In its plea to the jurisdiction, HSA failed to address either of these bases for Chilel's claims; rather, HSA focused solely on its argument that, in a premises defect case dealing with a dangerous condition of real property, a plaintiff must plead and prove the governmental entity had actual knowledge of the dangerous condition. Likewise, in its appellant's brief, HSA asserts the trial court erred in denying its plea to the jurisdiction because of the evidence that HSA did not have actual knowledge of the "premises defect." Not until its reply brief on appeal does HSA address Chilel's claims involving condition or use of tangible personal property, arguing that Chilel failed to plead or establish that HSA used the personal property, and further arguing that the condition of the personal property was part of a premises defect claim involving real estate.
With regard to the "condition" of personal property claim, the temporary nature of the subject railing and plastic zip ties shows that they are personal property, not fixtures attached to real property; thus the premises defect line of authorities relied on by HSA is inapplicable. See State v. San Miguel, 981 S.W.2d 342, 345 (Tex. App.—Houston [14th Dist.] 1998) (determining barrels attached to railing with cable were personal property, not real property, because they were intended to be temporary solution), rev'd on other grounds, 2 S.W.3d 249 (Tex. 1999); Tex. Dep't of Transp. v. Henson, 843 S.W.2d 648, 652 (Tex. App.— Houston [14th Dist.] 1992, writ denied) (determining barrel-signs were tangible personal property because they "were not intended to be a permanent part of the highway").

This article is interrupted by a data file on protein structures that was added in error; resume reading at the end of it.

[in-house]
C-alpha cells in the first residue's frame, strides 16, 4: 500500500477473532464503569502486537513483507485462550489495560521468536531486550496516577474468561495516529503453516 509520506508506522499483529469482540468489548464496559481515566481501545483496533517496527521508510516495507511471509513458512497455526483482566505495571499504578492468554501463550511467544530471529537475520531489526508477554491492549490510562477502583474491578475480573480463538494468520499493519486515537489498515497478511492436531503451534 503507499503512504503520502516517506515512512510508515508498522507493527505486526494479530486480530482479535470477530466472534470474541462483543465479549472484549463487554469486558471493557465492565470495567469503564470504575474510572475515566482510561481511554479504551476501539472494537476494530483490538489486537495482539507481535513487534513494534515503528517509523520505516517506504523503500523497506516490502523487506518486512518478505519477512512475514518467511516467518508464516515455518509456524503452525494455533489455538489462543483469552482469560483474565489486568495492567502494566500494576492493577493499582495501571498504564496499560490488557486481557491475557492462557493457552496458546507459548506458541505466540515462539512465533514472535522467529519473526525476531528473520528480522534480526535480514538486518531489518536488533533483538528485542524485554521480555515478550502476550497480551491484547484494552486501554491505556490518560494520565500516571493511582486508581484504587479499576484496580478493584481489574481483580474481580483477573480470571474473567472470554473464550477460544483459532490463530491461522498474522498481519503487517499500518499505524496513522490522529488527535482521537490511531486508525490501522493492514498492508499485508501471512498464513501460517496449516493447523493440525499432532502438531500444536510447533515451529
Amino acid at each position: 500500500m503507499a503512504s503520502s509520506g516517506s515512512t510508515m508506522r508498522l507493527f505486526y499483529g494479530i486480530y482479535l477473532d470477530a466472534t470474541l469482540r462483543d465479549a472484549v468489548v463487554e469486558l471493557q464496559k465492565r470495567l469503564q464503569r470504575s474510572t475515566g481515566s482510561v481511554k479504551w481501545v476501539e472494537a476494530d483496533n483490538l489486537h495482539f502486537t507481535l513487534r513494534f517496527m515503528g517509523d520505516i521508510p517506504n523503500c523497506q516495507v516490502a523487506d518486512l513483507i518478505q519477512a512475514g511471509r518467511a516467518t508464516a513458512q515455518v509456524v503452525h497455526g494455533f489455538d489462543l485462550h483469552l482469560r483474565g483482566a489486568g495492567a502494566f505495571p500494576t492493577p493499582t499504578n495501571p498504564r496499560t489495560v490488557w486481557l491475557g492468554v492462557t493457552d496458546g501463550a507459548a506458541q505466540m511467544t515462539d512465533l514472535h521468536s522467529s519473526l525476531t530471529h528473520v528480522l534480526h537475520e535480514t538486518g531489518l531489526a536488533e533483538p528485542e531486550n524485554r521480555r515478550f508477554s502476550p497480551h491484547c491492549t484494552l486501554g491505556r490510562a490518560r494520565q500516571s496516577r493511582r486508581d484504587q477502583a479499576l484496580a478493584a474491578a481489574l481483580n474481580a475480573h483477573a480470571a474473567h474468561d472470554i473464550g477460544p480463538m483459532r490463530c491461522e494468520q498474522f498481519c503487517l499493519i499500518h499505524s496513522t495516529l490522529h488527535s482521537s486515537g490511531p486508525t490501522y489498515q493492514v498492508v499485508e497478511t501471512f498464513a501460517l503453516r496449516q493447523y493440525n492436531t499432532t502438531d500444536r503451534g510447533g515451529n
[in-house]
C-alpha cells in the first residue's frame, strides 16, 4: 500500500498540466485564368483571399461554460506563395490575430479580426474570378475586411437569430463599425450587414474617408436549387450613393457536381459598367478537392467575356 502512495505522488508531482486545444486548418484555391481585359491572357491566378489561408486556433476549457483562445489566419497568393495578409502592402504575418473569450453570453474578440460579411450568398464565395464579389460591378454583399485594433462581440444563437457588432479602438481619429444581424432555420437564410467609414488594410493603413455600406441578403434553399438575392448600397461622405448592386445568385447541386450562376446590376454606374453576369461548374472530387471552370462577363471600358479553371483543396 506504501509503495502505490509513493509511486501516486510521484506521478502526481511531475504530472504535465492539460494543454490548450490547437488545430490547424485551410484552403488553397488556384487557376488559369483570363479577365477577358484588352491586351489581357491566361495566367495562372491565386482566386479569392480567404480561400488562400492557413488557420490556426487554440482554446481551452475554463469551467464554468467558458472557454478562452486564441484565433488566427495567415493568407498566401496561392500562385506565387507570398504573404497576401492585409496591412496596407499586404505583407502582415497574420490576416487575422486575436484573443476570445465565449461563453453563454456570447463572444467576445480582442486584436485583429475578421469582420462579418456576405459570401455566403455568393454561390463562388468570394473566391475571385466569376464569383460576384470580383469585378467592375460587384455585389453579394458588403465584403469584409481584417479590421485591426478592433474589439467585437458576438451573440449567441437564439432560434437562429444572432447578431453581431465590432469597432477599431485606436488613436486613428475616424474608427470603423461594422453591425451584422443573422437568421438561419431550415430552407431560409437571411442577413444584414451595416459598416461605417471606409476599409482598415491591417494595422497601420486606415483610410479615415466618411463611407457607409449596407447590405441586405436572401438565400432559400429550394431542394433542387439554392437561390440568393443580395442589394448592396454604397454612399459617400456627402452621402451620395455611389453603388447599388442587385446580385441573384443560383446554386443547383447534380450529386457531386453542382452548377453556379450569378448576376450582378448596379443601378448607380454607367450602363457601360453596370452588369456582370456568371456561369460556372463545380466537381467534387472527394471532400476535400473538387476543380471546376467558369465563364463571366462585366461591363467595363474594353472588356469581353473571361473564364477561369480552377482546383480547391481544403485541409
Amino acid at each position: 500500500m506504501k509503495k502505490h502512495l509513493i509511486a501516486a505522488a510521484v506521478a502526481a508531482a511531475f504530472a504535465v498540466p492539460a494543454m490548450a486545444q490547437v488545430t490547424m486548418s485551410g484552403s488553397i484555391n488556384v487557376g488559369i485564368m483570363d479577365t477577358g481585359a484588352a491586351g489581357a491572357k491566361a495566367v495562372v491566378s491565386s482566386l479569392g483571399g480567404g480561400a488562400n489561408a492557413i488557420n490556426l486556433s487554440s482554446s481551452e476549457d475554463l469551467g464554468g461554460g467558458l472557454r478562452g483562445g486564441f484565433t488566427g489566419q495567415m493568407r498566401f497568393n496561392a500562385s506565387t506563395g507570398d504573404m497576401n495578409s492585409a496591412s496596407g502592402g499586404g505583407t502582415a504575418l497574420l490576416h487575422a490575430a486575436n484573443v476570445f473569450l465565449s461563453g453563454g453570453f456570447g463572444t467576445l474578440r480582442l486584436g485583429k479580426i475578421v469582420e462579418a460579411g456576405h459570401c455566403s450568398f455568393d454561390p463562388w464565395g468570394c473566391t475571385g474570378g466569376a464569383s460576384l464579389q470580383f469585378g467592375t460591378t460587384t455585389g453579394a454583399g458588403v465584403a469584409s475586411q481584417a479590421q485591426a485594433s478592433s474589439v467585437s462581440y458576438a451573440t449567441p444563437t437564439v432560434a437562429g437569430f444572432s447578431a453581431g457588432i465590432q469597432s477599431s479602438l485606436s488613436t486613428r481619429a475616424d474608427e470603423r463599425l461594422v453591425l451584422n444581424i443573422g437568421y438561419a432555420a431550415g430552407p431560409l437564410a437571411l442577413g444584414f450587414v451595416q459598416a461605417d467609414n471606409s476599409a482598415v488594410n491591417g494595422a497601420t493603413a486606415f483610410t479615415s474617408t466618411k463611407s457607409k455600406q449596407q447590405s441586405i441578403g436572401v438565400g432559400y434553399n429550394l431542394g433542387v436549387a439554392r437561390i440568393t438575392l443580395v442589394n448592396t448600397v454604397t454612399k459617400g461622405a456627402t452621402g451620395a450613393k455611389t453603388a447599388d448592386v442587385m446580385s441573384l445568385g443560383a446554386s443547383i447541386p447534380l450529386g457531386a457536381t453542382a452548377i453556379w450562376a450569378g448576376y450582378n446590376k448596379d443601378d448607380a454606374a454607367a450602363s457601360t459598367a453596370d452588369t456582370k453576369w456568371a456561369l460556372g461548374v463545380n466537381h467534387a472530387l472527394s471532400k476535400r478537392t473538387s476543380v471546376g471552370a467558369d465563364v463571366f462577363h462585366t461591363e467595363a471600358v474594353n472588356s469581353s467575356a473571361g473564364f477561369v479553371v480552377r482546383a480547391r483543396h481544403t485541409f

Whether personalty has become affixed to realty, such that it constitutes an improvement, depends upon: (1) the mode and sufficiency of annexation; (2) the adaptation of the personalty to the use or purpose of realty; and (3) the intention of the owner. Sonnier v. Chisholm-Ryder Co., 909 S.W.2d 475, 479 (Tex. 1995). The third factor is preeminent, and the first two factors are considered evidence of intent. Id.
With regard to the "use" of personal property claim, Chilel alleged that HSA failed to use reasonable care in securing the temporary railing, i.e., that HSA improperly used the plastic zip ties. The affidavit of HSA's executive director, stating that HSA had no knowledge that a dangerous condition existed, did not conclusively negate the allegation that HSA through its agents or employees used the plastic zip ties to secure the temporary railing. We are to construe pleadings liberally in favor of the plaintiff, and we indulge every reasonable inference and resolve any doubts in the plaintiff's favor. See Miranda, 133 S.W.3d at 226-28. We overrule HSA's issues one through three.
In issue four, HSA asserts the trial court erred in not granting HSA's plea to the jurisdiction to the extent Chilel sought exemplary damages, because the TTCA does not authorize exemplary damages. See Tex. Civ. Prac. & Rem. Code Ann. § 101.024 (West 2011) ("This chapter does not authorize exemplary damages."). The extent of damages Chilel may be entitled to recover from HSA is not a matter of immunity from suit relevant to the trial court's subject-matter jurisdiction, but a matter pertaining to immunity from liability. See Wichita Falls State Hosp. v. Taylor, 106 S.W.3d 692, 696 (Tex. 2003) ("Unlike immunity from suit, immunity from liability does not affect a court's jurisdiction to hear a case and cannot be raised in a plea to the jurisdiction."). Thus, a governmental defendant may not use a plea to the jurisdiction to attack a plaintiff's claim for exemplary damages. See Tex. Dep't of Human Servs. v. Okoli, 263 S.W.3d 275, 282 (Tex. App.—Houston [1st Dist.] 2007), rev'd on other grounds, 295 S.W.3d 667 (Tex. 2009); Webb Cnty., Tex. v. Sandoval, 88 S.W.3d 290, 297 (Tex. App.—San Antonio 2002, no pet.); City of Cleburne v. Trussell, 10 S.W.3d 407, 410 (Tex. App.—Waco 2000, no pet.); see also Dallas Cnty. v. Gonzales, 183 S.W.3d 94, 103 (Tex. App.— Dallas 2006, pet. denied). We overrule issue four.
We affirm the trial court's denial of HSA's plea to the jurisdiction.
Margaret Garner Mirabal
Panel consists of Justices Boyce, McCally, and Mirabal.